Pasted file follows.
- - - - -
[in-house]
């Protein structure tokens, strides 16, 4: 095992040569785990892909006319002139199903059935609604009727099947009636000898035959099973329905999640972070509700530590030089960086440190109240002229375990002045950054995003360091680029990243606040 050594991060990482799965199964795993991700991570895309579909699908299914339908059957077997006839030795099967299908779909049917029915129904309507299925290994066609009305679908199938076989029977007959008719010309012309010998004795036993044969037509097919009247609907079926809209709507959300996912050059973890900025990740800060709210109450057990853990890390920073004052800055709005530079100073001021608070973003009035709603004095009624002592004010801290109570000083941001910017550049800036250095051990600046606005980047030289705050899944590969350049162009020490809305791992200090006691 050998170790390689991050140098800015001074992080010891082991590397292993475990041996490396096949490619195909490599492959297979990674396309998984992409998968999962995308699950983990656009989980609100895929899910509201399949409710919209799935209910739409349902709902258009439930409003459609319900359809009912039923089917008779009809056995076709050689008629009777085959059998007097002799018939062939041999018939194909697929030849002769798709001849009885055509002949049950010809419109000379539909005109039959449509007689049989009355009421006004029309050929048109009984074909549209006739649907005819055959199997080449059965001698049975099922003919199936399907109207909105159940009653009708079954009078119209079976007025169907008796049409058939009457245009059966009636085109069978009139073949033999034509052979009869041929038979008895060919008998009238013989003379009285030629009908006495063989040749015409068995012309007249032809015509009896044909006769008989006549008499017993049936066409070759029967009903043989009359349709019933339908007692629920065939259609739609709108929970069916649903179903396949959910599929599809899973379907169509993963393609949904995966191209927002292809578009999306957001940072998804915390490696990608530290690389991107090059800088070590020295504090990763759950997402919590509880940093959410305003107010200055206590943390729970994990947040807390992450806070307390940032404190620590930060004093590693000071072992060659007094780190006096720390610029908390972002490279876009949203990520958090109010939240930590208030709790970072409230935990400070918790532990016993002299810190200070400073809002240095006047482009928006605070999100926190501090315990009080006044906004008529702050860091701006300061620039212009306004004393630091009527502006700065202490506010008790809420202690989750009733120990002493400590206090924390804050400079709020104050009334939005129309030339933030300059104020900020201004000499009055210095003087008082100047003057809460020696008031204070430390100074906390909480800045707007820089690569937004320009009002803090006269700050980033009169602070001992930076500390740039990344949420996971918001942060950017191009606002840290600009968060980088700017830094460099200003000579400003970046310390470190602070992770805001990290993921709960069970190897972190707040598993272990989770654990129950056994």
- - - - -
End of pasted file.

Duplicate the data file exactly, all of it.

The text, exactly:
[in-house]
């Protein structure tokens, strides 16, 4: 095992040569785990892909006319002139199903059935609604009727099947009636000898035959099973329905999640972070509700530590030089960086440190109240002229375990002045950054995003360091680029990243606040 050594991060990482799965199964795993991700991570895309579909699908299914339908059957077997006839030795099967299908779909049917029915129904309507299925290994066609009305679908199938076989029977007959008719010309012309010998004795036993044969037509097919009247609907079926809209709507959300996912050059973890900025990740800060709210109450057990853990890390920073004052800055709005530079100073001021608070973003009035709603004095009624002592004010801290109570000083941001910017550049800036250095051990600046606005980047030289705050899944590969350049162009020490809305791992200090006691 050998170790390689991050140098800015001074992080010891082991590397292993475990041996490396096949490619195909490599492959297979990674396309998984992409998968999962995308699950983990656009989980609100895929899910509201399949409710919209799935209910739409349902709902258009439930409003459609319900359809009912039923089917008779009809056995076709050689008629009777085959059998007097002799018939062939041999018939194909697929030849002769798709001849009885055509002949049950010809419109000379539909005109039959449509007689049989009355009421006004029309050929048109009984074909549209006739649907005819055959199997080449059965001698049975099922003919199936399907109207909105159940009653009708079954009078119209079976007025169907008796049409058939009457245009059966009636085109069978009139073949033999034509052979009869041929038979008895060919008998009238013989003379009285030629009908006495063989040749015409068995012309007249032809015509009896044909006769008989006549008499017993049936066409070759029967009903043989009359349709019933339908007692629920065939259609739609709108929970069916649903179903396949959910599929599809899973379907169509993963393609949904995966191209927002292809578009999306957001940072998804915390490696990608530290690389991107090059800088070590020295504090990763759950997402919590509880940093959410305003107010200055206590943390729970994990947040807390992450806070307390940032404190620590930060004093590693000071072992060659007094780190006096720390610029908390972002490279876009949203990520958090109010939240930590208030709790970072409230935990400070918790532990016993002299810190200070400073809002240095006047482009928006605070999100926190501090315990009080006044906004008529702050860091701006300061620039212009306004004393630091009527502006700065202490506010008790809420202690989750009733120990002493400590206090924390804050400079709020104050009334939005129309030339933030300059104020900020201004000499009055210095003087008082100047003057809460020696008031204070430390100074906390909480800045707007820089690569937004320009009002803090006269700050980033009169602070001992930076500390740039990344949420996971918001942060950017191009606002840290600009968060980088700017830094460099200003000579400003970046310390470190602070992770805001990290993921709960069970190897972190707040598993272990989770654990129950056994």